Melanie and Cliff developed an online platform that focuses a lot on professional layouts and the inspiration of other users. Since then, the service has been growing continuously, with over 9 million users worldwide (source: Canva.com)
By means of a very simple and clearly arranged user interface, you can use various image processing tools, combine images with text and use many templates that are geared towards social networks and online media – platforms that event planners use to promote their congresses, events and trade shows.
What are the strengths of such a service?
- Let’s start with the cost factor. Canva.com is free in its basic version and provides a number of features to produce professional graphics. This version will probably be good enough for most applications. You want more? Switch to Canva for Work and pay 9,95 USD per month – which makes it a lot cheaper than cloud versions of Adobe software (starting at 23,79 EUR per month).
- Images on demand: When you need a picture for a design, you can either upload your own pics (free of charge) or use the integrated image search engine and choose from over 1 million images that come along with the service. This will cost you 1 USD per design – a fair deal, considering that gives you copyright-free access to images for your layout.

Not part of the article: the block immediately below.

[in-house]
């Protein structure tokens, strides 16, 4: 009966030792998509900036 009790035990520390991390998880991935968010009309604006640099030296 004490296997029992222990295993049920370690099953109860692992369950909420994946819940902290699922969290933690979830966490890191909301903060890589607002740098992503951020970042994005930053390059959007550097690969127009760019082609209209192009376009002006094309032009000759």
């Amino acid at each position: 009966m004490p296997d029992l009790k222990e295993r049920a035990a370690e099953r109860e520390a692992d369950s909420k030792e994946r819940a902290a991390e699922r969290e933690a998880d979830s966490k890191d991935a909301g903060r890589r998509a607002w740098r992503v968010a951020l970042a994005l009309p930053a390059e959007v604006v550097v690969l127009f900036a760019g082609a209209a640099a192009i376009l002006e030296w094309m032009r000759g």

- Using Canva.com is very easy. Even event planners that do not have sophisticated online and graphics skills will be able to handle the design tool after a very short period of time. You’ll find a lot steeper learning curves with graphics software such as Photoshop or Indesign.
- Canva is a web application, which makes it ideal for working in teams. Several users have access to and can collaborate on the same designs and layouts. Adobe has done a lot to improve team collaboration via the Creative Cloud, but we believe Canva.com beats the classic software in this respect.
- Canva is a ‘speedboat’ with a straightforward workflow. Of course, software like Photoshop or Indesign can do everything that Canva.com can do. But they can do a lot more, which turns them into a bigger, slower ‘tanker’ solution. As Volker Albrecht, our graphic designer puts it: “I see it as a pro that the scope of functionalities is limited with Canva. Sometimes, you tend to use Indesign or Photoshop as a graphic designer for tasks that they were not meant for.”